What’s the right amount of “for-profit smarts” and “not-for-profit soul” necessary to become a credible, effective, and viable social enterprise? When a small business or nonprofit asks the question, the concern usually reflects a larger set of ongoing debates among social enterprise supporters and critics.
For some, social enterprise combines the best of the for-profit world with the not-for-profit sector (or the reverse). For others, social enterprise opens up a risky new area that threatens the established order of sectors. Still others called it a gimmick by businesses attempting to reach new markets, and by nonprofits desperate for new forms of support.
These threads of uncertainty and distrust invariably lead to discussions on how nonprofits claim the “good” parts of social good, while the “strong” traits of corporate effectiveness thrive best within the for-profit world.
“For-profit” versus “not-for-profit” discussions, however, often overlook the presence of other entities (formal and informal) delivering social good across and outside their respective sector frameworks. It marginalizes the multiple roles and interconnectedness that may already exist among individuals and constituencies. It also ignores significant dynamics around public agencies, “third sector” (post-business and post-government) and “civil society” (post-government and post-markets) actors.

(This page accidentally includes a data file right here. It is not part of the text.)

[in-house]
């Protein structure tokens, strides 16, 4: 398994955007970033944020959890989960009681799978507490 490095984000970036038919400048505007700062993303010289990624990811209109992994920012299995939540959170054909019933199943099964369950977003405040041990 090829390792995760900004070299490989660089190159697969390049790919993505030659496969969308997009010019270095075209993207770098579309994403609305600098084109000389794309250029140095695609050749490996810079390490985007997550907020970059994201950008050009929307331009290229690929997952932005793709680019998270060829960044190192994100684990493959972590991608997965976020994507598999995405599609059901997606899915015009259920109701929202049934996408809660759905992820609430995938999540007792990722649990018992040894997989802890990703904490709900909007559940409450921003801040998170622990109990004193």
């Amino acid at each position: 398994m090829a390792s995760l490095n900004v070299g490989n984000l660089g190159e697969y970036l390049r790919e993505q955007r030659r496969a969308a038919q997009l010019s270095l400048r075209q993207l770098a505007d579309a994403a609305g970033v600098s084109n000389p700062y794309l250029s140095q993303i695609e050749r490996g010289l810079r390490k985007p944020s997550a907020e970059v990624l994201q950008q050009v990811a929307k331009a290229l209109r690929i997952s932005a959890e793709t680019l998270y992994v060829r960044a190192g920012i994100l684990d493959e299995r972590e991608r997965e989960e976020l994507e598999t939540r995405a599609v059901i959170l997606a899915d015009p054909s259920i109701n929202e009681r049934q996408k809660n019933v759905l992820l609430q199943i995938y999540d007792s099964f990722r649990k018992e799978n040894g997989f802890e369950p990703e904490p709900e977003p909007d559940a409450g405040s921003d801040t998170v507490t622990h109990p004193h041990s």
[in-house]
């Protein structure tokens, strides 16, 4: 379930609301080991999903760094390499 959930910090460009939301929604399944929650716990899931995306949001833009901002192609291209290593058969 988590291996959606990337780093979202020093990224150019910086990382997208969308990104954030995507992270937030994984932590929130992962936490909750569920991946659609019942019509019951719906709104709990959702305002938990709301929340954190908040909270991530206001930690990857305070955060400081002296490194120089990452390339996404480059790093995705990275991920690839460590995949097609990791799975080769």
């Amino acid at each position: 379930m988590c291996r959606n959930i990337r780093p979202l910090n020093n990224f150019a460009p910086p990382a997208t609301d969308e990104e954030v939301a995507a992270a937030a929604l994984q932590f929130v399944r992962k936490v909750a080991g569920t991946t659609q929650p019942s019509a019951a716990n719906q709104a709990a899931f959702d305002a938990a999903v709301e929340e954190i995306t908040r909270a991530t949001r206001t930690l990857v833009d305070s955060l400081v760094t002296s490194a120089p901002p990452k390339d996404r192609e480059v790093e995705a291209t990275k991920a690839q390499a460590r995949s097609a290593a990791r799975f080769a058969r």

Honest consideration of what’s “good” for existing and emerging activity, regardless of the sectors involved, requires a close look what’s “bad” or “unnecessary” in those same areas. The existence of alternatives beyond the familiar sectors we know will appear to cast doubts about the ability of the current sectors to support new ideas much less sustain existing arrangements.
So after all the discussion, what then for the social enterprise still grappling with the “right” sector in which to operate?
Avoid the “identity hurdle” by remembering that the organization structure, operating model, and operational strategy are distinct elements within the larger structure for social good. Concentrate on a clear sense of why the venture is needed, what’s being offered and resources needed, which audience(s) are involved, capacity to deliver on proposed aims, and measures of success.
The decision regarding which corporate structure best suits the needs and ambitions of a social enterprise is not always easy, but can help shape how a great idea will translate into practice that speaks volumes through its good works.